In the Thick of It

A blog on the U.S.-Russia relationship

Russia's War in Ukraine: RM's Most Popular Reads of 2022

July 12, 2022
RM Staff

Since it began in February 2022, Russia's war in Ukraine has remained a top news story around the world. From polls that give insight into the Russian public's attitude to the war, to the problem of negotiating peace and bringing the war to an end, our top 10 reads of 2022 so far attempt to address the many complicated questions surrounding Russia's invasion of Ukraine and what comes next. Check them out below. 

Top 10 of 2022 (so far)

Russia's New Security Strategy1. 5 Polls That Contextualize the Russia-Ukraine Crisis

by Mary Chesnut

Surveys by the Levada Center help uncover a nuanced range of Russian viewpoints and shed light on complex tensions that have persisted since Russia’s annexation of Crimea in 2014.



Unplugging the Baltics2. Blog: New Polls: What Do Russians Think of the War in Ukraine?

by RM Staff

Recent polling suggests that a large share of Russians may indeed be supportive of the “military operation,” as Moscow calls it, in Ukraine—likely at least in part because of the state’s portrayal of the tensions leading up to the conflict.



Who ‘Defeated’ ISIS? An Analysis of US and Russian Contributions3. Is a Ceasefire Agreement Possible? A Negotiation Analysis of the Russia-Ukraine War

by Arvid Bell and Dana Wolf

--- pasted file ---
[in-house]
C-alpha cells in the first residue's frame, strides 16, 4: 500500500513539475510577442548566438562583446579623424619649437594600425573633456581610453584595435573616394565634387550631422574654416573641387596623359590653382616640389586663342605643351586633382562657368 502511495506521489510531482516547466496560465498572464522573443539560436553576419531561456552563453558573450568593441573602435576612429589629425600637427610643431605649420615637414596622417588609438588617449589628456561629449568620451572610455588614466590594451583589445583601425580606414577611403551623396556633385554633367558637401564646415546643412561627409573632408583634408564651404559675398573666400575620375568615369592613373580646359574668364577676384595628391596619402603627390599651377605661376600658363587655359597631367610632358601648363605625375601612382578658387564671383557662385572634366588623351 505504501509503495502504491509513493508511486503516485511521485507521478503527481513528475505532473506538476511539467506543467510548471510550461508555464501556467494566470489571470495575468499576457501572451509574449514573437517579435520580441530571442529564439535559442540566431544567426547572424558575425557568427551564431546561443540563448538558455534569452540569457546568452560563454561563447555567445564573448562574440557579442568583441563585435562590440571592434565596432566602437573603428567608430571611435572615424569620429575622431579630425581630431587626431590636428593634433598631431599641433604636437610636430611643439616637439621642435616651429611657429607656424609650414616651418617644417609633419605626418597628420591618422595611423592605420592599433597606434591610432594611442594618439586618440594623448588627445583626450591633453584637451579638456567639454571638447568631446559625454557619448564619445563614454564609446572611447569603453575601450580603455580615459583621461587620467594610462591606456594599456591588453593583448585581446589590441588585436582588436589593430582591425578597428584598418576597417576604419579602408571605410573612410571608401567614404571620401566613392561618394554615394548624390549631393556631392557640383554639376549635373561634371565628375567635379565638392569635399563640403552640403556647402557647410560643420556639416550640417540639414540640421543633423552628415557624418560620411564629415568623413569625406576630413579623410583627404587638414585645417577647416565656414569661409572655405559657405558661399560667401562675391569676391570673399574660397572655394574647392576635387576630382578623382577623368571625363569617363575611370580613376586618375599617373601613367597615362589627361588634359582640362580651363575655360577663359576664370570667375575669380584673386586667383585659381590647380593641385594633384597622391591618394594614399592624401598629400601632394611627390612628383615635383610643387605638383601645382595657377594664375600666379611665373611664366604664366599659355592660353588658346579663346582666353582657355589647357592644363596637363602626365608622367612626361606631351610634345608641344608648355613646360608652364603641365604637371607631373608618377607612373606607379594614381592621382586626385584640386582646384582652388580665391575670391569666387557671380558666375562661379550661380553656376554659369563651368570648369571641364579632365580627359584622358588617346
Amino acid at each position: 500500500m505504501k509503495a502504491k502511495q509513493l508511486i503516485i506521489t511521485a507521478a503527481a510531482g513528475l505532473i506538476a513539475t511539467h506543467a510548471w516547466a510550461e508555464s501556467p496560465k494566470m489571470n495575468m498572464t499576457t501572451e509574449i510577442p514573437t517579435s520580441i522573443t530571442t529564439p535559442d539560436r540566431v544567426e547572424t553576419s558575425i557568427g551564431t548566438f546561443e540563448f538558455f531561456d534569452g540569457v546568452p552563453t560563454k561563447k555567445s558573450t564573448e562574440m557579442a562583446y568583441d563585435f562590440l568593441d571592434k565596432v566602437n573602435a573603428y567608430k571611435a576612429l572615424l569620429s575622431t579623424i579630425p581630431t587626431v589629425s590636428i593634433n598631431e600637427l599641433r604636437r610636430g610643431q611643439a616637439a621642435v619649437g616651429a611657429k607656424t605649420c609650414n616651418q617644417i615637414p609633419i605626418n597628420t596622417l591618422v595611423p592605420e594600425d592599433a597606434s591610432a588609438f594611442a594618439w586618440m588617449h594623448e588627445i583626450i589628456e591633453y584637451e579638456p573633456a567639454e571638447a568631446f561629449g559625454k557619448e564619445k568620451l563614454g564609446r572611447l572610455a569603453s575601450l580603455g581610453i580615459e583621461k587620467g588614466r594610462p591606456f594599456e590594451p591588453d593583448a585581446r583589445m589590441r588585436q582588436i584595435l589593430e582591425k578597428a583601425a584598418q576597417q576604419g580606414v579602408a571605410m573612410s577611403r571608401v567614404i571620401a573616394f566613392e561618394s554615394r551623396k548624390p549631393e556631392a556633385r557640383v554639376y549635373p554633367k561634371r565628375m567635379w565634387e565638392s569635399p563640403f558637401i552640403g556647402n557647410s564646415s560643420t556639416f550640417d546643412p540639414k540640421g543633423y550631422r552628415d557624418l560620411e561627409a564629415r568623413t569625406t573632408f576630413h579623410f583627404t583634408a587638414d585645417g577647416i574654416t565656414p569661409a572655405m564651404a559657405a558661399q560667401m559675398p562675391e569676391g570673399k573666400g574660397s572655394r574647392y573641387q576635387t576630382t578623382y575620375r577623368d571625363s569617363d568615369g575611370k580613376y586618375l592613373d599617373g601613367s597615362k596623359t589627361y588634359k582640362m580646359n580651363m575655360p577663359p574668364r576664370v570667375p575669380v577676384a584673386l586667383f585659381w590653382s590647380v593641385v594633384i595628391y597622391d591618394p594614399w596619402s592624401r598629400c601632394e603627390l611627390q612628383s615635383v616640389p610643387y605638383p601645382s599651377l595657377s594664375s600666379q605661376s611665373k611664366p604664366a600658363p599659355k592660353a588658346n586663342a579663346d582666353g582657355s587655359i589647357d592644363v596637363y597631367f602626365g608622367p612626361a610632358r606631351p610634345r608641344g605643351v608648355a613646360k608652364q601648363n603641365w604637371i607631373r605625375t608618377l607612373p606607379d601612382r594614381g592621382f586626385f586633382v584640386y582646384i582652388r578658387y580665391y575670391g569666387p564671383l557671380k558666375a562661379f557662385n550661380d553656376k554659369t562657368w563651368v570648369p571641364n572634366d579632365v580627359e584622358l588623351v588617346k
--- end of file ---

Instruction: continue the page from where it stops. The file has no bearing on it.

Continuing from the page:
Putin’s goal seems to be to convince Ukraine that it is better off with an unfavorable agreement on Russia’s terms than with a terrible alternative —the complete destruction of Ukraine.


A Look at the Military Lessons of the Nagorno-Karabakh Conflict4. Decoding Putin’s Speeches: The Three Ideological Lines of Russia’s Military Intervention in Ukraine

by Marlene Laruelle and Ivan Grek

Putin's Feb. 21 and Feb. 24 speeches have confirmed the construction of a narrative legitimizing the military intervention in Ukraine along three key ideological lines: a historical one, an ethnic one and a political one.


Is Ukraine a Hub for International White Supremacist Fighters?5. Is Ukraine a Hub for International White Supremacist Fighters?

by Huseyn Aliyev

Has Ukraine become a training hub for white supremacists on either side of the conflict?



HMS Defender Incident6. NATO or Bust: Why Do Ukraine’s Leaders Dismiss Neutrality as a Security Strategy?

by Serhiy Kudelia

Prominent U.S. thinkers have said a neutral status for Ukraine could defuse the crisis with Russia. Elites in Kyiv disagree. Here are their top concerns, which proponents of neutrality will have to address.


Be Careful What You Wish For: Russia, China and Afghanistan after the Withdrawal7. Parsing the Evidence: Will Russia Invade Ukraine?

by RM Staff

With reams of analysis written to answer this question, we summarize a handful of experts who have backed their assertions with abundant research.



Be Careful What You Wish For: Russia, China and Afghanistan after the Withdrawal8. Is 'Escalate to Deescalate' Part of Russia’s Nuclear Toolbox?

by Kevin Ryan

Russia's political leaders deny the existence of a supposedly new plan to use limited nuclear strikes in a local/regional conflict to shock an adversary into suing for peace. Has the U.S. misunderstood Russian intentions and plans? 


Kyiv9. Lessons From the Battle for Kyiv

by Alex Vershinin

The operation rapidly degenerated into an urban battle of attrition favorable to Ukraine, and eventually the Russian government withdrew its troops, conceding defeat in the battle for Kyiv, while preparing a second phase of the war in Donbas. 


Preventing nuclear war10. Debate: Kissinger vs. Soros on Russia’s War in Ukraine

by Nikolas K. Gvosdev and Melinda Haring

We asked Nikolas K. Gvosdev and Melinda Haring to explain why they agree or disagree with propositions put forward by Kissinger and Soros at this year's World Economic Forum about the Russian-Ukrainian war and how to deal with Russia.


Main photo shared under a Pixabay license.